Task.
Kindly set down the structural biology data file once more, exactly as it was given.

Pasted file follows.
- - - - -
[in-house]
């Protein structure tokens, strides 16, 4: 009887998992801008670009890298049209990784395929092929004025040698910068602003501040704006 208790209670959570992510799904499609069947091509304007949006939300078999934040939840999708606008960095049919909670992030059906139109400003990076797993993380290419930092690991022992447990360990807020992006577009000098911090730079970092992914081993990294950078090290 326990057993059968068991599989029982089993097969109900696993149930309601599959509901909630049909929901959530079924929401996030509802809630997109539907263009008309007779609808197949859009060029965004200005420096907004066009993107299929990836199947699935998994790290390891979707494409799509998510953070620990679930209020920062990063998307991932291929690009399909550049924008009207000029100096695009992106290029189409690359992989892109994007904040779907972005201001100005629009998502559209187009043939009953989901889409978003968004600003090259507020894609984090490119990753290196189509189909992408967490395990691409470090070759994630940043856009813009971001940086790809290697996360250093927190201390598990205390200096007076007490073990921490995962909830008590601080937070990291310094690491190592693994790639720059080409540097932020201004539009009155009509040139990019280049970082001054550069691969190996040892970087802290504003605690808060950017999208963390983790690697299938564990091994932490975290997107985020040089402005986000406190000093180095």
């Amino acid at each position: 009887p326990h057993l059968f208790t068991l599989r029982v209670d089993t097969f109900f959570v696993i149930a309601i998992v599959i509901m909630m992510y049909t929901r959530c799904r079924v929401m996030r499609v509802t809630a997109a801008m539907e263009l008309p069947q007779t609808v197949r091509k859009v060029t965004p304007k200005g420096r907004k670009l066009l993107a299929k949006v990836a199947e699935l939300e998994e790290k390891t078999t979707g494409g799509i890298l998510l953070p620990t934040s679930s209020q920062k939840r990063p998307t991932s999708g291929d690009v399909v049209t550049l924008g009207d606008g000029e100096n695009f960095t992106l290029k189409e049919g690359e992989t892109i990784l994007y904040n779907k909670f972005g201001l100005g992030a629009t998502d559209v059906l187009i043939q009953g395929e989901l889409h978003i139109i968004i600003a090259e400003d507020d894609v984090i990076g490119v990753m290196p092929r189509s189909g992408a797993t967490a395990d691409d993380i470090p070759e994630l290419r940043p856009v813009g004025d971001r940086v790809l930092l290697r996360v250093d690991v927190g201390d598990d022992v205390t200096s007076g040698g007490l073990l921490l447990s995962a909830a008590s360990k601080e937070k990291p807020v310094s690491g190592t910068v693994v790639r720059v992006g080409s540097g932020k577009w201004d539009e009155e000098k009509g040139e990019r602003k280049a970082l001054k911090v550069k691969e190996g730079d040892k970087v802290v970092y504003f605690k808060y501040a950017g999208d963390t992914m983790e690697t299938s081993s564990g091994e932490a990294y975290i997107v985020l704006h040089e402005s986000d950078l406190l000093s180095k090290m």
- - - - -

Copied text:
[in-house]
């Protein structure tokens, strides 16, 4: 009887998992801008670009890298049209990784395929092929004025040698910068602003501040704006 208790209670959570992510799904499609069947091509304007949006939300078999934040939840999708606008960095049919909670992030059906139109400003990076797993993380290419930092690991022992447990360990807020992006577009000098911090730079970092992914081993990294950078090290 326990057993059968068991599989029982089993097969109900696993149930309601599959509901909630049909929901959530079924929401996030509802809630997109539907263009008309007779609808197949859009060029965004200005420096907004066009993107299929990836199947699935998994790290390891979707494409799509998510953070620990679930209020920062990063998307991932291929690009399909550049924008009207000029100096695009992106290029189409690359992989892109994007904040779907972005201001100005629009998502559209187009043939009953989901889409978003968004600003090259507020894609984090490119990753290196189509189909992408967490395990691409470090070759994630940043856009813009971001940086790809290697996360250093927190201390598990205390200096007076007490073990921490995962909830008590601080937070990291310094690491190592693994790639720059080409540097932020201004539009009155009509040139990019280049970082001054550069691969190996040892970087802290504003605690808060950017999208963390983790690697299938564990091994932490975290997107985020040089402005986000406190000093180095």
């Amino acid at each position: 009887p326990h057993l059968f208790t068991l599989r029982v209670d089993t097969f109900f959570v696993i149930a309601i998992v599959i509901m909630m992510y049909t929901r959530c799904r079924v929401m996030r499609v509802t809630a997109a801008m539907e263009l008309p069947q007779t609808v197949r091509k859009v060029t965004p304007k200005g420096r907004k670009l066009l993107a299929k949006v990836a199947e699935l939300e998994e790290k390891t078999t979707g494409g799509i890298l998510l953070p620990t934040s679930s209020q920062k939840r990063p998307t991932s999708g291929d690009v399909v049209t550049l924008g009207d606008g000029e100096n695009f960095t992106l290029k189409e049919g690359e992989t892109i990784l994007y904040n779907k909670f972005g201001l100005g992030a629009t998502d559209v059906l187009i043939q009953g395929e989901l889409h978003i139109i968004i600003a090259e400003d507020d894609v984090i990076g490119v990753m290196p092929r189509s189909g992408a797993t967490a395990d691409d993380i470090p070759e994630l290419r940043p856009v813009g004025d971001r940086v790809l930092l290697r996360v250093d690991v927190g201390d598990d022992v205390t200096s007076g040698g007490l073990l921490l447990s995962a909830a008590s360990k601080e937070k990291p807020v310094s690491g190592t910068v693994v790639r720059v992006g080409s540097g932020k577009w201004d539009e009155e000098k009509g040139e990019r602003k280049a970082l001054k911090v550069k691969e190996g730079d040892k970087v802290v970092y504003f605690k808060y501040a950017g999208d963390t992914m983790e690697t299938s081993s564990g091994e932490a990294y975290i997107v985020l704006h040089e402005s986000d950078l406190l000093s180095k090290m």